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Leaders Q&A: How automated parcel handling operation increases efficiencies

In this Leader’s Q&A, Engineering Innovation CEO Don Caddy discusses the current challenges facing the parcel handling industry and how automation can create major operational efficiencies.

In this Leader’s Q&A, Engineering Innovation CEO Don Caddy discusses the current challenges facing the parcel handling industry and how automation can create major operational efficiencies.


Don Caddy , CEO, Engineering Innovation


Unpredictable business volumes are keeping commercial mail houses and parcel-handling businesses up at night right now. Peaks are happening even when it’s not technically “peak season,” for example, and the fluctuations are becoming more and more difficult to predict. With labor hard to come by, costs increasing and customers expecting fast delivery times, manual parcel handling approaches just don’t cut it anymore.

As CEO of Engineering Innovation, Don Caddy has his finger on the pulse of the mail and parcel handling industry. With more than two decades of experience in the field, he’s the driving force behind Engineering Innovation’s product planning and development and oversees production management, client relations and staffing.

In this Leader’s Q&A, Caddy discusses the current challenges facing the parcel handling industry and the many different ways automation is helping companies work smarter, better and faster in these unpredictable business conditions.

Q:  What are some of the biggest challenges that commercial mail houses and parcel-handling businesses are facing right now?

A: Along with responding quickly to variability, these operations are also dealing with a post office that’s increasing costs at every opportunity. They’re also facing labor challenges at a time when variable parcel volumes equate to variable labor requirements. The number of people these companies may need on a daily basis varies, which means there are new, less experienced employees coming in the door—that is, if the company can even find these new recruits. We recently talked to a company that interviewed and hired 11 people one day, only to have just four of them actually show up for work as scheduled. This is just one example of how getting a staff in place—and in a variable-volume environment where a lot of dynamic changes have to take place—is a major challenge for companies right now. 

Q: Are companies also dealing with delivery challenges?

A: Yes. Because most logistics companies have a service level agreement (SLA) with their customers, any time there are challenges with USPS or another vendor not necessarily hitting its delivery schedule, it has a ripple effect upstream to companies that are trying to keep their own customers happy. So even if those firms get the orders out on time, that doesn’t necessarily mean the package is going to make it to the end customer on time.

Q:  How can companies use automated sorting equipment to overcome these challenges and stay competitive in such a demanding market?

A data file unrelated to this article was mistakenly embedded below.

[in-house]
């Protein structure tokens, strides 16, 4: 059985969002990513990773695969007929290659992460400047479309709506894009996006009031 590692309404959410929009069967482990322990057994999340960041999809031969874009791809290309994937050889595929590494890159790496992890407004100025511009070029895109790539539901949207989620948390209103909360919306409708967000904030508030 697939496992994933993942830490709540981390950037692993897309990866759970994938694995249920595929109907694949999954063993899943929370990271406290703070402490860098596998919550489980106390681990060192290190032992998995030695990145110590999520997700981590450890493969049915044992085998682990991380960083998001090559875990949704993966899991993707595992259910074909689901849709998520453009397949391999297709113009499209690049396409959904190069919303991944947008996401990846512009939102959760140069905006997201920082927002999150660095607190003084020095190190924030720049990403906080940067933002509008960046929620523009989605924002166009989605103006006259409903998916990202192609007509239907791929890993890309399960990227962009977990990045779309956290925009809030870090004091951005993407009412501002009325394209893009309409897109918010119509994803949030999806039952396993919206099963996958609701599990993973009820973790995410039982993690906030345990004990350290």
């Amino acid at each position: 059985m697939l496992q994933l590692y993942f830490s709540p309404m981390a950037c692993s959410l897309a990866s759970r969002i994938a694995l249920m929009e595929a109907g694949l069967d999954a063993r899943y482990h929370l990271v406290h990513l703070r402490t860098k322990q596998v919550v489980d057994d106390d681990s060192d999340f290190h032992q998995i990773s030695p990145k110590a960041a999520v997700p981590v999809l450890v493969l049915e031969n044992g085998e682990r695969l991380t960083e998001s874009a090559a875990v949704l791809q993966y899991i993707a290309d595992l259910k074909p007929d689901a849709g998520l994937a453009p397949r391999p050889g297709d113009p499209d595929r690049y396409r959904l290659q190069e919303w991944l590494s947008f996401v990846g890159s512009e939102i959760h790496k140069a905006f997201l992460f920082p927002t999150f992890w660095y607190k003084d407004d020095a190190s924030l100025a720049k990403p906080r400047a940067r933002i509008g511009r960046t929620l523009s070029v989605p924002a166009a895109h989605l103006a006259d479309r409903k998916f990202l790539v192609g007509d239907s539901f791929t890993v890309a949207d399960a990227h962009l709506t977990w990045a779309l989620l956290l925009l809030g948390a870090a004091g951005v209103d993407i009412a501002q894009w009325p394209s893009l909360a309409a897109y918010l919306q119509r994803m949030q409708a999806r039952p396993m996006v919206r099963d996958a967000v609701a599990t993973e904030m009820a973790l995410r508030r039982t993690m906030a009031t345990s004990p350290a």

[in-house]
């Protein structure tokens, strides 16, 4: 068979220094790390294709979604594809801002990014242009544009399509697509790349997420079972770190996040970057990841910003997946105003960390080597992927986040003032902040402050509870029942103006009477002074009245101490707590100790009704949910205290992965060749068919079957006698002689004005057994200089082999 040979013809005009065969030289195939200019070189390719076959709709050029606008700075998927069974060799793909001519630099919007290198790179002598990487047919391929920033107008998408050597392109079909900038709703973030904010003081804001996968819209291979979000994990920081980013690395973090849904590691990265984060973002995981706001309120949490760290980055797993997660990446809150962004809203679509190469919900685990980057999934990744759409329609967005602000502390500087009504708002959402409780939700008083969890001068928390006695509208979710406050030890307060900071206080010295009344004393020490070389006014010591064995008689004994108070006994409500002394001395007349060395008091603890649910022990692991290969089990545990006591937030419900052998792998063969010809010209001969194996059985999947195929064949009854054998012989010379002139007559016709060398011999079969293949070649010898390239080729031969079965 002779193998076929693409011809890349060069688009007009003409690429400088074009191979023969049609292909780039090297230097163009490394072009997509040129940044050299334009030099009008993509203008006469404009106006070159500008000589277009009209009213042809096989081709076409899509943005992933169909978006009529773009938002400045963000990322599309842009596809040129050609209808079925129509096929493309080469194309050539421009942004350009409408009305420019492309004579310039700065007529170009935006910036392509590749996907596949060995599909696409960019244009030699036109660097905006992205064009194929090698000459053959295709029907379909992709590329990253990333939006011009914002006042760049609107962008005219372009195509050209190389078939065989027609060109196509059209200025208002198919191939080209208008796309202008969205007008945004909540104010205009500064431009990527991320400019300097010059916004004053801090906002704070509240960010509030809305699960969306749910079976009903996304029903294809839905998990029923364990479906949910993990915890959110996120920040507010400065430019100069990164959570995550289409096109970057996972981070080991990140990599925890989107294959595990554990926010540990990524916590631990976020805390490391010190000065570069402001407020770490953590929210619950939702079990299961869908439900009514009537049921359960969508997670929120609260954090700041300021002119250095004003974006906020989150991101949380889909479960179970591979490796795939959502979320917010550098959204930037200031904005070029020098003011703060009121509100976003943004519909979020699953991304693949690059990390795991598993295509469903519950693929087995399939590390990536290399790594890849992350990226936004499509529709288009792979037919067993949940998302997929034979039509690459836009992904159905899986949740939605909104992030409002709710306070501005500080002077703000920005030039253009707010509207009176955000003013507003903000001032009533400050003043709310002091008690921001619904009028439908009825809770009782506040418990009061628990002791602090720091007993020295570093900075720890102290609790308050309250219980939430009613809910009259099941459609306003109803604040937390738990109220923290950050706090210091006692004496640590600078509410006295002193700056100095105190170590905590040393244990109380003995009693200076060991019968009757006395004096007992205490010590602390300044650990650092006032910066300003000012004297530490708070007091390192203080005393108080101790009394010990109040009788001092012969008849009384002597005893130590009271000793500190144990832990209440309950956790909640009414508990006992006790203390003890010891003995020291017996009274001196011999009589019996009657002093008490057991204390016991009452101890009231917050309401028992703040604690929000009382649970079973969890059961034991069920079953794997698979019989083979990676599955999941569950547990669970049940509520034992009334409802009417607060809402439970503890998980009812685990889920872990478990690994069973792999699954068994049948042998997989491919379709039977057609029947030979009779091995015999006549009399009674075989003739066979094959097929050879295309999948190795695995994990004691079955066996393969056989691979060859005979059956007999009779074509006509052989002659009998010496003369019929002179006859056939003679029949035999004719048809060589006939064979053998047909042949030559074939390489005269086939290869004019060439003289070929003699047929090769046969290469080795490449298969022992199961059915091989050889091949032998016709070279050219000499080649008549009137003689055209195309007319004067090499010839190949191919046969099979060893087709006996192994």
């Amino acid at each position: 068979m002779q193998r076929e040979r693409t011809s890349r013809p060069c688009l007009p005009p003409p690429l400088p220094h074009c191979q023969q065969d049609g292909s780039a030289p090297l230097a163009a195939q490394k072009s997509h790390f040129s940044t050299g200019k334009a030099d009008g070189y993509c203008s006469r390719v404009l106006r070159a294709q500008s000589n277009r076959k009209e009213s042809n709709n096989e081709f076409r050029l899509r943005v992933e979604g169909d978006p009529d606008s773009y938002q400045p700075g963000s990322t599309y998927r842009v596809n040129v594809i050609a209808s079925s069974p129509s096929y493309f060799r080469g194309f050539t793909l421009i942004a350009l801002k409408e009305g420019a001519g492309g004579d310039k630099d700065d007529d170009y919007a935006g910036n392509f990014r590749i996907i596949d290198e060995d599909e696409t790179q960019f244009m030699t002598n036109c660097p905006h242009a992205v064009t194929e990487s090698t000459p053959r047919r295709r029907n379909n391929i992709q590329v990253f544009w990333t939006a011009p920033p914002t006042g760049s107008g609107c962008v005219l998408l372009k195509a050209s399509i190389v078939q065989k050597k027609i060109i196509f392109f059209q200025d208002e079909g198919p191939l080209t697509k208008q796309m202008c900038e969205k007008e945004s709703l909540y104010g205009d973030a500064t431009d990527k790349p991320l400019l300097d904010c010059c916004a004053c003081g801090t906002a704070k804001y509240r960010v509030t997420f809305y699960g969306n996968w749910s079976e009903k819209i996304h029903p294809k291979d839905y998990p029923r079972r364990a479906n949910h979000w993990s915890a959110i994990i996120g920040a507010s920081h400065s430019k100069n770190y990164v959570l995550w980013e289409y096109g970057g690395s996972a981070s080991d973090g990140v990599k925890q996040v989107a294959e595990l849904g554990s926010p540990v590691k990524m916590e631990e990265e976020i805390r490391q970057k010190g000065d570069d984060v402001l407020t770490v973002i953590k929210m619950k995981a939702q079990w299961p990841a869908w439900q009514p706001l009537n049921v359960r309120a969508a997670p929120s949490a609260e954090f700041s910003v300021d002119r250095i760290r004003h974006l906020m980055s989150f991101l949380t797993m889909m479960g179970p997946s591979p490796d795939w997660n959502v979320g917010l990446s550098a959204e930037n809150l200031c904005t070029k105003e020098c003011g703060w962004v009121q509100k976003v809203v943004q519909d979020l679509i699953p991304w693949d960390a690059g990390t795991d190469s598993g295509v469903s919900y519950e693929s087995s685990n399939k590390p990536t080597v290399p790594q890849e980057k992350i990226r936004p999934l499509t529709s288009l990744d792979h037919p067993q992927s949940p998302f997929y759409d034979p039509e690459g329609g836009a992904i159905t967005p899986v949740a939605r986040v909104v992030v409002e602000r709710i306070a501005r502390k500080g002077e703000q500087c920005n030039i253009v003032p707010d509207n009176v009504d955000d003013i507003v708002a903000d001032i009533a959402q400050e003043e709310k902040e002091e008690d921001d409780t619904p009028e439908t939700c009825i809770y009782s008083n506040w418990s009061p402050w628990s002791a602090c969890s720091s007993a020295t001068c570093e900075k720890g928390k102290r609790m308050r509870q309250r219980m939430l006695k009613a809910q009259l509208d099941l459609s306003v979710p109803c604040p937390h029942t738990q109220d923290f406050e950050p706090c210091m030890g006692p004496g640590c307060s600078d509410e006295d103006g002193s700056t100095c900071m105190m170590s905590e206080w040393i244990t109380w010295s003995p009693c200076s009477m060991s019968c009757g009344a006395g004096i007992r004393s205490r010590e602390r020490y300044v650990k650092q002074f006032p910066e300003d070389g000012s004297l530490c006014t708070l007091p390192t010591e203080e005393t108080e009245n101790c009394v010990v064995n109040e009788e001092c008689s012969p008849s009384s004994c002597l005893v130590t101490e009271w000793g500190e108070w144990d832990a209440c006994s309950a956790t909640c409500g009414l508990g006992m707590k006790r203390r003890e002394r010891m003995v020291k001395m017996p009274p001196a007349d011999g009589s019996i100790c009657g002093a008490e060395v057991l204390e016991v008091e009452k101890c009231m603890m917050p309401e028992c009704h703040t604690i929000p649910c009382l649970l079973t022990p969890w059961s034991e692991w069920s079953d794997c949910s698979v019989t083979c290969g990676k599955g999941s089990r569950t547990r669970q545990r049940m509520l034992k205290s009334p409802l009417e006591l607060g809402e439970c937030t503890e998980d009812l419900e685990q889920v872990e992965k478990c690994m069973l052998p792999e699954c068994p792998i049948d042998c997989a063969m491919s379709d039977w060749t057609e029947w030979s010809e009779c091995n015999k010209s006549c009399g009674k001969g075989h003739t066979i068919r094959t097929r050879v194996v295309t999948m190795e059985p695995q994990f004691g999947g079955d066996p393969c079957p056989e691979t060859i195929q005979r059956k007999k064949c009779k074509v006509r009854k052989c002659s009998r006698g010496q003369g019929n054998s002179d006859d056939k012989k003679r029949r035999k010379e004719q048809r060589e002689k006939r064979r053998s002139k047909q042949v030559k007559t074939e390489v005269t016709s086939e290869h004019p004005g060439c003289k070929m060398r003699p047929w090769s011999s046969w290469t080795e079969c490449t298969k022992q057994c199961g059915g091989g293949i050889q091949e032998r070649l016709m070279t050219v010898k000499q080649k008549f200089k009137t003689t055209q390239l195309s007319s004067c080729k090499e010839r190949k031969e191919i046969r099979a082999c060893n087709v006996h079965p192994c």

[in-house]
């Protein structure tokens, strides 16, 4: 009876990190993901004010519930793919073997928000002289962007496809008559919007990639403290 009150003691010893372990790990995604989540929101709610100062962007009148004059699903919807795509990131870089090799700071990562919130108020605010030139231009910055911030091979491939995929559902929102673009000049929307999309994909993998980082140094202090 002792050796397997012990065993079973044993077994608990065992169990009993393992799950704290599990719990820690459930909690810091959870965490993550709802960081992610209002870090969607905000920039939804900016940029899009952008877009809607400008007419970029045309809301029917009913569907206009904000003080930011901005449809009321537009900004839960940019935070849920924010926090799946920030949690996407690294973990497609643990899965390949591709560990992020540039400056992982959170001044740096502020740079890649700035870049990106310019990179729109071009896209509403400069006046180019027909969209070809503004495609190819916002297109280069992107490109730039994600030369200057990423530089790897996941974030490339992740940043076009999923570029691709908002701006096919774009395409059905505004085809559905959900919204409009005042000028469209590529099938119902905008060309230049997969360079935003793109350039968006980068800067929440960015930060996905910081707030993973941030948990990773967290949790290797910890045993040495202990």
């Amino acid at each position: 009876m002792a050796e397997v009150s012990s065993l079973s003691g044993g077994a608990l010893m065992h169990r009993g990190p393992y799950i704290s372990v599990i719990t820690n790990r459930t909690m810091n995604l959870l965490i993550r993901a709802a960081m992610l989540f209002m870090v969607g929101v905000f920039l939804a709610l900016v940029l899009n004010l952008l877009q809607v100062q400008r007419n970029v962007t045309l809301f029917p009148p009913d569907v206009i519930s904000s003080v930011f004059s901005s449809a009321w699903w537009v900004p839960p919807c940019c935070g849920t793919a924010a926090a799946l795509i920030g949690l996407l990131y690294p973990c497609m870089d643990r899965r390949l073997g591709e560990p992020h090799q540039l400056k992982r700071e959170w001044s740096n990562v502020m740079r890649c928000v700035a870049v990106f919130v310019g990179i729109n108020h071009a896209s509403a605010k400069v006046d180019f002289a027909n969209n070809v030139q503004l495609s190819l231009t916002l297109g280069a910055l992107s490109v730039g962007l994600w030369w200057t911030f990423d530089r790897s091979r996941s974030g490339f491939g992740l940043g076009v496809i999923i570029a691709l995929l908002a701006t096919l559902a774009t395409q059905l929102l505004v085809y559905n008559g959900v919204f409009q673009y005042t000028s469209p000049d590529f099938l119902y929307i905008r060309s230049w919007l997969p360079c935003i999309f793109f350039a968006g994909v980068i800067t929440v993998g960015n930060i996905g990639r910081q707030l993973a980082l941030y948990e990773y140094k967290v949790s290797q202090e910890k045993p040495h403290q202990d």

A: For starters, automation amplifies the effectiveness of the labor force. If two people are feeding a machine that processes 4,000 parcels an hour, it’s much better than having those two people each doing 300 parcels an hour by hand. In this simple example, automation amplifies the effectiveness of the human workforce. In addition, automation products are also designed to “de-skill” the operation. Sort-to-light systems and sorting machines, for example, can either simplify or eliminate the training process altogether. So instead of having someone scan barcodes or memorize 50 different locations, the automation does the work for them. This level of de-skilling allows people to work faster and more effectively. 

Finally, automation also helps companies provide a better product to their shipper. By the time the shipper gets it, the automation has already collected all of the data and uploaded it to the shipper, who knows what’s coming. When a parcel has a valid address on it and the right barcodes, for instance, fulfillment, shipping and delivery are all accelerated and companies know that they’re injecting a good parcel into the delivery stream.

Q:  What does the future hold for automated sorting equipment?

A:  After a few years of delays due to ongoing supply chain constraints, we’re hoping to be able to speed up our delivery schedules based on having parts to meet customer demands, which are fluid. A company that places an order for automation in August wants it in place before the holiday peak—not the following year. In the near future, order lead times are going to start coming down as availability gets better. In terms of future development, machines are only going to get more accurate, faster and able to handle larger and larger parcels. And as we continue to improve our products, their speeds and productivity will increase exponentially.

Q:  How does Engineering Innovation help companies tackle their current challenges while also preparing them for the future?

A:  We take a holistic approach to parcel automation. We look at the entire operation and then figure out how our solutions best fit into those environments. We recently worked with one new customer that wanted a machine that would help it speed up its parcel operation. Upon further inspection, we learned that the packages were being loaded onto and off of a pallet prior to reaching the machine. We realized that with just a few tweaks to the machine, we could save them having to palletize and de-palletize all those boxes.

Our modular system architecture allows us to offer customized solutions for customers, versus just giving them what’s “on the shelf” at any given time. We deliver very customized solutions that truly fit their needs, and without them (or us) having to start over from scratch to build that equipment.

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